How to finish an embroidered pendant in a bezel – miniature embroidery

how to finish miniature embroidery pendants (in a bezel)

On Monday, I showed you how to finish embroidery in a mini hoop. Today, let’s go into the steps of how to finish an embroidered pendant with bezels. Bezels are for jewelry what fabric is for embroidery. It’s the foundation of many great pieces and you can use them for embroidered things, too!

To set something into a bezel it usually has to be glued in or it will fall out. Unlike a mini hoop, bezels don’t hold the inlay by pressure, it has to be attached to the bezel on the inside. Since this is a different approach to a normal mini hoop, I decided to make a seperate tutorial for bezels.

Which pendants is this tutorial for?

The bezels I use here are by artbase, a small business owned by Marco and Betty based in Florida. They offer a HUGE variety of hand crafted wooden bezels (and mini hoops, too). They come with an inner plate – padded or without padding – which is essential for the use in embroidery.

There are other bezels for many uses out there. Most are supposed to be used for cabochons and are called cabochon settings, too, if you want to use them, here is what Etsy brings up in it’s search.

Here is a speed run video I made to show you the process. Below you will find the specifics to the process.

How to finish an embroidered pendant

Step 0 / cut an inlay

If you want to use a regular cabochon setting that is not meant for embroidery you have to make your own inlay. Depending on the size of your setting choose a thinner or thicker material. Obviously you can’t use a thick cardboard for a 1cm/0.4inch setting. The bulkiness would look awkward. Very.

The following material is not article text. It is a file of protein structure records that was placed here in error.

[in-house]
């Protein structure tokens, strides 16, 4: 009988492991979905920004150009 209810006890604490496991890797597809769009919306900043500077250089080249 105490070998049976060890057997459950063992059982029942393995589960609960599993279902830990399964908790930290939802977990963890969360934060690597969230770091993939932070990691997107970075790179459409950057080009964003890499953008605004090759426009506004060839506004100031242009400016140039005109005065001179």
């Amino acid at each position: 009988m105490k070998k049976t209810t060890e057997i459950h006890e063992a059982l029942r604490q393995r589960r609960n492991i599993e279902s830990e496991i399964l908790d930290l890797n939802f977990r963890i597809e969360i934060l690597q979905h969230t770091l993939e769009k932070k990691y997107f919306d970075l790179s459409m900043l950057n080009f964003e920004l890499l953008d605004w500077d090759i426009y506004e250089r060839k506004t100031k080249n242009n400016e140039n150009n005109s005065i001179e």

So pick a cardboard that has enough stability to not bend easily for the destined size. It will get glued in in the end, but it’s much easier to attach the fabric when it’s not all wibbly and wobbly.

The inlay should fit into your setting and leave enough space for the fabric, too. So if you have a thicker fabric leave more space for it to fit into the bezel.

Step 1 / cut and position your embroidery

Place your inlay on the embroidery to determin where to cut. Then mark an allowance of about 1cm/0.4inch around it. If your embroidery is very small make the allowance narrower, but it should not overlap when you put it around the inlay and gather in the back.

Take out your sewing needle and sewing thread or one strand of embroidery floss. Use the running stitch to sew around your cut farbic once. Place the inlay inside and pull the threads tight to gather the fabric in the back.

It should fit neatly like in the picture below. If the creases are to thick, your allowance might be too large or your stitches were not short enough. Make really tiny stitches to make the creases in the back as flat as possible.

How to finish an embroidered pendant

Step 2 / Glue in the embroidery

I know it takes some nerve to pick up the glue and use it on your embroidery piece. Cover the part of the bezel that is supposed to be covered by the embroidery with glue. Don’t use too much around the edges. It’s VERY hard to wipe off excess glue from your fabric. Instead, use a larger blop in the middle and spread it to the sides with a toothpick. Then put in the embroidery and press it down.

Make sure whatever touches the fabric during this process does not have glue on it. Seriously!

Look at the fine print of your glue to see how long it should be pressed to hold forever.

Voilá, you finished your first embroidered pendant!

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Comments

  1. Thanks for this tutorial. Just curious if you ever cover the embroidery with something to protect it from dirt? I wondered if there was a way to put resin over it?

    • Hi Bethany, I think if you want to put a protection layer on top of it you can leave out the padding and put resin on top of it. I have not tried this, but there are ready-made resin shapes that you can glue into the bezel.

  2. […] We learned how to finish a mini hoop and a bezel this week. Yet, there still are other possible ways to make jewelry out of your miniature […]

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